Only 7% of Republican Voters and 22% of Likely Voters Support Increasing Immigrant Workers


Republican senators considering voting for the S. 744 immigration bill will find little support among the voters on whom they most depend for both Primary and General elections, according to a Pulse Opinion Research survey of 1,000 likely voters on June 17.

Full Poll.

"Perhaps Republicans' corporate donors are cheered by a bill that the Congressional Budget Office finds would lower the wages of American workers by pouring too many foreign workers into the labor market," said Roy Beck, president of NumbersUSA, a grassroots organization that sponsored the poll and which favors lower immigration levels. "But the poll shows that the demographic groups who tend to provide the votes to put Republicans into office won't be at all pleased if Senators vote for the bill's huge increases in immigrant workers."

Key findings of the poll include:

  • Every demographic group showed low support for the bill's increase in less-educated foreign workers, including Republicans (7%), moderates (8%), high school grads (4%), Hispanics (19%) and the young age 18-39 (14%).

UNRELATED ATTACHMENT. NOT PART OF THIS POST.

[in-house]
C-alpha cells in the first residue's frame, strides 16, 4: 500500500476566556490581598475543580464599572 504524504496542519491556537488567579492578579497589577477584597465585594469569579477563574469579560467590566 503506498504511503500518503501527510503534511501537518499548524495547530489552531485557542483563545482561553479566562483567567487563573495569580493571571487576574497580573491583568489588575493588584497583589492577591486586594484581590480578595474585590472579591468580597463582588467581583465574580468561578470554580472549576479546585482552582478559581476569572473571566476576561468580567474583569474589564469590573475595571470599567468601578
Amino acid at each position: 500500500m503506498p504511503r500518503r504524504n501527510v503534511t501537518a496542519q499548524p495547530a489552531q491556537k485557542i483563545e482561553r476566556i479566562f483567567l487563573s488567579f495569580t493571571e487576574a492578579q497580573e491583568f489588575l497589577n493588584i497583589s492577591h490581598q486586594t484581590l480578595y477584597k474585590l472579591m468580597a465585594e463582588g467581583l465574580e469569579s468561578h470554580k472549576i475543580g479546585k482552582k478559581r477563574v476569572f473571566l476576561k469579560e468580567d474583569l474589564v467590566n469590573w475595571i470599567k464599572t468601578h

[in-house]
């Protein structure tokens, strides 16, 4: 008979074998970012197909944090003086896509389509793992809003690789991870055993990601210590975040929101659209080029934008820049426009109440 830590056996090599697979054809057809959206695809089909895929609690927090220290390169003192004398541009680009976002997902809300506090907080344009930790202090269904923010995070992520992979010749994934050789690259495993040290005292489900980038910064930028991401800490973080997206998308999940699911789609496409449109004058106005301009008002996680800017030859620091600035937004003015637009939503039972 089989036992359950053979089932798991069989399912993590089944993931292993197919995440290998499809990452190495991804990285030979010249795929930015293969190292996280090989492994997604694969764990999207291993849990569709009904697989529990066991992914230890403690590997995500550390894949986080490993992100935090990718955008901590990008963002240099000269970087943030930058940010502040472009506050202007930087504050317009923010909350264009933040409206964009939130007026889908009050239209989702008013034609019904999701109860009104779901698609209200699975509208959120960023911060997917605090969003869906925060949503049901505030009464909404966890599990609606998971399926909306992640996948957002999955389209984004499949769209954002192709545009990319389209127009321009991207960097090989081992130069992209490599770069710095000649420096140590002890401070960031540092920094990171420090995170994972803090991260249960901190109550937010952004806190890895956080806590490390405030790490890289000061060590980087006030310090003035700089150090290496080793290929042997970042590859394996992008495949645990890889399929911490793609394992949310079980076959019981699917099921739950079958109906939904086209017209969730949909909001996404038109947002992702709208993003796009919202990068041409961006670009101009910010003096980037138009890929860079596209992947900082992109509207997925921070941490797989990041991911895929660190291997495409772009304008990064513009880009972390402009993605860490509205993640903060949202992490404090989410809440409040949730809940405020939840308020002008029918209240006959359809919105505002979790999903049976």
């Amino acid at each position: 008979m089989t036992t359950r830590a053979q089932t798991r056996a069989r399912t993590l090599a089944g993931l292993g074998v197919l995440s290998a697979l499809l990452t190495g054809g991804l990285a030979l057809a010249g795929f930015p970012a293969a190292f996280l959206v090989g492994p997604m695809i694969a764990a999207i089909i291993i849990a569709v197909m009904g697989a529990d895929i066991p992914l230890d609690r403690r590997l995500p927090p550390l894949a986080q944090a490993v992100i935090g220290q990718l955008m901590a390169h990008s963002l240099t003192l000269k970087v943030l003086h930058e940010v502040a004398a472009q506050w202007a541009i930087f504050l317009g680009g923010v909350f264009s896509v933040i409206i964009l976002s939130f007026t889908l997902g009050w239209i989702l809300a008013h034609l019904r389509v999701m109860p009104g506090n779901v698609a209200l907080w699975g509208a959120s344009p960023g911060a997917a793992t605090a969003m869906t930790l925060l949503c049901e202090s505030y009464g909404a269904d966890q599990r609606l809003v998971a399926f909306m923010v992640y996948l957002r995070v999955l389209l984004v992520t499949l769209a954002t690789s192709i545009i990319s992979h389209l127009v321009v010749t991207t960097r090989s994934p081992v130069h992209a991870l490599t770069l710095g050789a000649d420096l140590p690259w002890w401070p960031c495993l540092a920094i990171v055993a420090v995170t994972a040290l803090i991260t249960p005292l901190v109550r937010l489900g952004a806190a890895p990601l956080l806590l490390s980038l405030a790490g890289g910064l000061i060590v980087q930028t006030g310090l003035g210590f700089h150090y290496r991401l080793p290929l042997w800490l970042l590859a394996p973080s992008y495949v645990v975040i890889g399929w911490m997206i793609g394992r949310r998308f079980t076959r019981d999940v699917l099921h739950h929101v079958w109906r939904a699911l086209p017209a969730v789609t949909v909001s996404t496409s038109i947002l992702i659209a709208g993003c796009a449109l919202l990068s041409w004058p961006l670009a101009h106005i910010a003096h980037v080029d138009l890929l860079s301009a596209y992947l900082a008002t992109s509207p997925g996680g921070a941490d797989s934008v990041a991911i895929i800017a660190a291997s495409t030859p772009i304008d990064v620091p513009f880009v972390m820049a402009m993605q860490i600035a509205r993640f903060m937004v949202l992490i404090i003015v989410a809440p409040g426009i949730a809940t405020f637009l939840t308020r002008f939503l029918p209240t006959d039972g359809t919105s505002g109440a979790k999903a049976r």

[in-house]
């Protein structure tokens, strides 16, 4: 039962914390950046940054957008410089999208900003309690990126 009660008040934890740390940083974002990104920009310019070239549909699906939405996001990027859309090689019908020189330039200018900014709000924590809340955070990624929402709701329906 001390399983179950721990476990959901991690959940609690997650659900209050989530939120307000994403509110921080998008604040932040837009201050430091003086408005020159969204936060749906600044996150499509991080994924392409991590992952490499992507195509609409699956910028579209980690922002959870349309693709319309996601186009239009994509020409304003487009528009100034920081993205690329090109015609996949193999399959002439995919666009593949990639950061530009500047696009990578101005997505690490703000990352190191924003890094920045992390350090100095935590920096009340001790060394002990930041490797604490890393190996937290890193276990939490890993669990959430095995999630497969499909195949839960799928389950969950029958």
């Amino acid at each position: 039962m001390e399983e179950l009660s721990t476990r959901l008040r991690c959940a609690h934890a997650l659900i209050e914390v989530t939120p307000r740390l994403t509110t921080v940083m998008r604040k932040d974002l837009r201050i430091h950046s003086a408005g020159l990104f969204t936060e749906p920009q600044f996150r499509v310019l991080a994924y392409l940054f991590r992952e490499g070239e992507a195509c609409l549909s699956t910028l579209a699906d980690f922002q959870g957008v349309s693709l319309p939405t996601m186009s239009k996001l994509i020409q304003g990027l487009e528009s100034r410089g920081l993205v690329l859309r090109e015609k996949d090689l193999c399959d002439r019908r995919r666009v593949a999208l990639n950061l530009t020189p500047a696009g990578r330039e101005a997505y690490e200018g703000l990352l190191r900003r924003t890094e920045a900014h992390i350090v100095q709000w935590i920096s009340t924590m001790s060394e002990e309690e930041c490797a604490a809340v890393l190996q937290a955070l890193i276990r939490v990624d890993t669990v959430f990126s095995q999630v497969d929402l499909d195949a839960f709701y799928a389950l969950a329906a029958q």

• Given two options, only 14% of all likely voters chose the S. 744 supporters' claims that "labor shortages require increases in less-educated foreign workers" for "construction, hospitality and other service occupations." But 73% chose the opponents' claim that there are "plenty of unemployed less-educated Americans to fill the jobs."
  • Only 22% of all likely voters agreed with supporters of the bill who say "bringing in more immigrant workers would create economic growth which would provide more jobs for unemployed Americans." But 66% agreed with opponents of the bill who say "adding more immigrant workers would increase job competition for unemployed Americans, making it harder for them to find jobs."
  • The most consistent finding across demographic groups in the poll was in response to a question of whether, before seeking new foreign workers, businesses should try harder to recruit from among Black and Hispanic Americans who suffer the nation's highest unemployment rates. Among all likely voters, 82% agreed. The only demographic group with a significant difference was Hispanic voters, 67% of whom said businesses should do more to hire from among the seriously unemployed Americans.
NumbersUSA polls